# How do you calculate PAF?

**Calculating PAF**

- Pi = proportion of population at exposure level i, current exposure.
- P'i = proportion of population at exposure level i, counterfactual or ideal level of exposure.
- RR = the relative risk at exposure level i.
- n = the number of exposure levels.

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Similarly one may ask, how do you calculate population etiologic fraction?

**Etiologic fraction** = [ a / ( a + b ) − c / ( c + d ) ] 1 − [ c / ( c + d ) ] (**population attributable** risk). The relative risk used by epidemiologists for prospective studies differs slightly from the odds ratio used in case–control studies and is defined as a/(ac)/b(bd).

Also, how do you calculate incidence rate? In contrast, the **incidence** proportion can be **calculated** as 16 ⁄ 2,100 = 7.6 cases per 1,000 population during the four-year period, or an average of 1.9 cases per 1,000 per year (7.6 divided by 4 years).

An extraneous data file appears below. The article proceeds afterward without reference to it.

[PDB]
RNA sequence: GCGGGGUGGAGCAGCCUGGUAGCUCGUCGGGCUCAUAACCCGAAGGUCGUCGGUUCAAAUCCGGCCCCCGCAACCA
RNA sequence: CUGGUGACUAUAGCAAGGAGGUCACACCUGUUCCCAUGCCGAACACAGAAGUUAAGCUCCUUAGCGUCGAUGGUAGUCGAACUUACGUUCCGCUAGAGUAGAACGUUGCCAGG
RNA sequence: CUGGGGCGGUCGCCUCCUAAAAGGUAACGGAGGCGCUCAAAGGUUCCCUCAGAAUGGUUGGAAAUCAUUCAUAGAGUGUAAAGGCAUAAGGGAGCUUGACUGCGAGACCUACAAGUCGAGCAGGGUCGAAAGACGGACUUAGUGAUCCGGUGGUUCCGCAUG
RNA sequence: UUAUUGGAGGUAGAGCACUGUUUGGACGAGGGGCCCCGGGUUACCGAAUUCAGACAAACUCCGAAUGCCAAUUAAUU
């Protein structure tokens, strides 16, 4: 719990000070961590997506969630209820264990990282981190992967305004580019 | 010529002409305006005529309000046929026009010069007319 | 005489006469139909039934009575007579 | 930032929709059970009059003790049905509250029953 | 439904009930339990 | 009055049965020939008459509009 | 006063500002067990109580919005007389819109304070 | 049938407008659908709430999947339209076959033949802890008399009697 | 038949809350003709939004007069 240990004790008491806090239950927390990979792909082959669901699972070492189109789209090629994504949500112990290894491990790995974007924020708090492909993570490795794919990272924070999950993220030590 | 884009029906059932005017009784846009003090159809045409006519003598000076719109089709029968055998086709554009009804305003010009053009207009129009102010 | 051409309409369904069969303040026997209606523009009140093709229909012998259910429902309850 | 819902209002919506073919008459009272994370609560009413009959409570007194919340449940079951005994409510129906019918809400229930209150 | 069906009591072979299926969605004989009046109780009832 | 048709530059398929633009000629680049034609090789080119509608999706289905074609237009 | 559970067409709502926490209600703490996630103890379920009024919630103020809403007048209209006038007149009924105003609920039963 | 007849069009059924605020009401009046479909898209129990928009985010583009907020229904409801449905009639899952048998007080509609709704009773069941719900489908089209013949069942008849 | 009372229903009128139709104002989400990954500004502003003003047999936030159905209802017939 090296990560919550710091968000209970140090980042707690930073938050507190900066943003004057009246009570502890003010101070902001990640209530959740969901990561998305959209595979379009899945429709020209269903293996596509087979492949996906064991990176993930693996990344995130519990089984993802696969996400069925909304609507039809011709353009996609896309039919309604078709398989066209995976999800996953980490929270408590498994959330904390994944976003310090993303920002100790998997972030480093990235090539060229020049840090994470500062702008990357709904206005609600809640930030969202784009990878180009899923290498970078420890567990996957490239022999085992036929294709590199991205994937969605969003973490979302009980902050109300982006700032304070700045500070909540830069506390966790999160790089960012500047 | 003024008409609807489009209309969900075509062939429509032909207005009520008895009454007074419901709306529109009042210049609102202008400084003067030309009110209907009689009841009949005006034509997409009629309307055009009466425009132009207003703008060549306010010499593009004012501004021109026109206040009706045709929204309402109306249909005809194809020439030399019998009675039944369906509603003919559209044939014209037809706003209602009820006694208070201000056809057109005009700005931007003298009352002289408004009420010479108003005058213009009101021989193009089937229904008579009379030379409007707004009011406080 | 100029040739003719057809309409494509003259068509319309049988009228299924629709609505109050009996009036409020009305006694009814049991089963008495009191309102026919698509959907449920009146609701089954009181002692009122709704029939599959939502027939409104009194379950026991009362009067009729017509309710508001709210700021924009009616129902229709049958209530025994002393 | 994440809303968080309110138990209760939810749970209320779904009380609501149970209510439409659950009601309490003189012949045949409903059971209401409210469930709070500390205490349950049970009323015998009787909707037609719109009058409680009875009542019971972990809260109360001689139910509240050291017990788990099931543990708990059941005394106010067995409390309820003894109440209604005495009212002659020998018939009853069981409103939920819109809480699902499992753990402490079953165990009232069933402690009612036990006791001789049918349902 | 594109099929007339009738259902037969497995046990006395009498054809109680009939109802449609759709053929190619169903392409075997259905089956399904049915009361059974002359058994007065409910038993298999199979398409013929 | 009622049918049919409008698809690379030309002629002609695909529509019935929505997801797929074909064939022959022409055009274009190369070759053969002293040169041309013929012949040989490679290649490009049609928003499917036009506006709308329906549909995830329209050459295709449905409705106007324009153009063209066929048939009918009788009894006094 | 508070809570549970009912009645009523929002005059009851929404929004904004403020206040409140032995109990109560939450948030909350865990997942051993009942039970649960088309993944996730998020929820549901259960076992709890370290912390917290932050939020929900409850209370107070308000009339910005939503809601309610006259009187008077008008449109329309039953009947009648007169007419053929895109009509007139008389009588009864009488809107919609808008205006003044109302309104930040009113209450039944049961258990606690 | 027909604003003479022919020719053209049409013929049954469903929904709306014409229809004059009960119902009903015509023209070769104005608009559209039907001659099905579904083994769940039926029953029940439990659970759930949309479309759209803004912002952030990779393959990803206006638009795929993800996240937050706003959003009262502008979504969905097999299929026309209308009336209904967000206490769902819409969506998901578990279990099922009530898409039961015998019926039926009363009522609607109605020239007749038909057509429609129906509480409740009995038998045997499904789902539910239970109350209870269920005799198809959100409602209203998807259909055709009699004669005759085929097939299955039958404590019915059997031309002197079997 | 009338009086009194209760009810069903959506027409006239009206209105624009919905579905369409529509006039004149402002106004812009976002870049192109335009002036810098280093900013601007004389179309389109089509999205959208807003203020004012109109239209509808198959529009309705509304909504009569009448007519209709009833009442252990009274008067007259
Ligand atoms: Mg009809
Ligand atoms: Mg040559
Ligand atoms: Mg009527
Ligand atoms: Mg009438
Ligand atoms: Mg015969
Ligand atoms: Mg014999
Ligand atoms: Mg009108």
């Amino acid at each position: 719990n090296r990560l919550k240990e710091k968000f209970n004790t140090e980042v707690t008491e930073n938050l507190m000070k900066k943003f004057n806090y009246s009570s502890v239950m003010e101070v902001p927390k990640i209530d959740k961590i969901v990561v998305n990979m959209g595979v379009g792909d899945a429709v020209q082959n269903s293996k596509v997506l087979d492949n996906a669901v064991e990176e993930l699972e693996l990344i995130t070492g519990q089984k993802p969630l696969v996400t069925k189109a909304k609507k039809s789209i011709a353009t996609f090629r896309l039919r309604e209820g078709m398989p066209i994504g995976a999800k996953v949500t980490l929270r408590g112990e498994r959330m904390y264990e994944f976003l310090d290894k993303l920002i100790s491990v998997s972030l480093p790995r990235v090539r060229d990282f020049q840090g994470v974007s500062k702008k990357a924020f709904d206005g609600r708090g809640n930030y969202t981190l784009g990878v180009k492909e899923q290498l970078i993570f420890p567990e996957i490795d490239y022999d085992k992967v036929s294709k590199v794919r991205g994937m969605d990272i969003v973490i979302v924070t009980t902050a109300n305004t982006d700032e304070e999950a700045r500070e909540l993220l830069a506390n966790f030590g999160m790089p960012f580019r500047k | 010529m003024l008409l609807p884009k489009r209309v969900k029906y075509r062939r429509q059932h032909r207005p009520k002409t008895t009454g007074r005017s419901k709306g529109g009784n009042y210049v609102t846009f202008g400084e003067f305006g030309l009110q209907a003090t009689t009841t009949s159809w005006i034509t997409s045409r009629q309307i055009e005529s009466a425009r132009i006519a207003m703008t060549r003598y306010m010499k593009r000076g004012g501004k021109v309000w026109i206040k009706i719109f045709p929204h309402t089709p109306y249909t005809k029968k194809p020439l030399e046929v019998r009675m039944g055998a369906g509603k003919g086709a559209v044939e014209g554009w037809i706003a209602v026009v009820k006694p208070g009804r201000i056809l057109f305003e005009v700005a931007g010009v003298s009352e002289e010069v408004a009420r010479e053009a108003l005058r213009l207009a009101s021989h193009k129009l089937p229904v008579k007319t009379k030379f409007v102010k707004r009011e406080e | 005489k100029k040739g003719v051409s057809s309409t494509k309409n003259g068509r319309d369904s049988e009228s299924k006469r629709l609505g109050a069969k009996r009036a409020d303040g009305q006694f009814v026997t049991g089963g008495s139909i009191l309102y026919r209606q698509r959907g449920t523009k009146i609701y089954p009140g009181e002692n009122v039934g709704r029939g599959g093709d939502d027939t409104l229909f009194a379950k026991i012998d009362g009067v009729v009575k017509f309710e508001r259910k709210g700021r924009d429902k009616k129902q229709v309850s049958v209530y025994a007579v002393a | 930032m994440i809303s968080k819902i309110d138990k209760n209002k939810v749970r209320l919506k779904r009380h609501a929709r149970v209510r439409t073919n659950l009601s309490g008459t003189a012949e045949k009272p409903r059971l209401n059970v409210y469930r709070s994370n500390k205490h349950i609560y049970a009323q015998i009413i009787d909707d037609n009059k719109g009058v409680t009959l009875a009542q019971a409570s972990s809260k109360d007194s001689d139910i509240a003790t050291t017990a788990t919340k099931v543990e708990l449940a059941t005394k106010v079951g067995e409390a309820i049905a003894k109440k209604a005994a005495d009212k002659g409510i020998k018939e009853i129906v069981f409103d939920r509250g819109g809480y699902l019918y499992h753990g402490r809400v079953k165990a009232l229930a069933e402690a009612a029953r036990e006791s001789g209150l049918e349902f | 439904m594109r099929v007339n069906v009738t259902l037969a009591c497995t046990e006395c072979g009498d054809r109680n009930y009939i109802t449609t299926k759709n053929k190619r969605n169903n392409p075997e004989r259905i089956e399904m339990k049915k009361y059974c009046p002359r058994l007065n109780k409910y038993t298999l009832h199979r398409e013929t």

Hereof, what is the formula for the population attributable risk?

Calculating the **population attributable risk** percent allows you to determine what percent of an outcome could possibly be prevented if a **risk** factor were to be removed from the **population**. To calculate the **attributable risk**, one simply subtracts the **risk** for the non-exposed group from the **risk** for the exposed group.

How do you calculate relative risk and attributable risk?

The **formula** on the right shows that the **attributable risk** is related to the **relative risk**, but instead of it being the ratio of the incidence rates, it is the difference between them. **Attributable risk** is the difference in the probability of disease in exposed people and the probability of disease in unexposed people.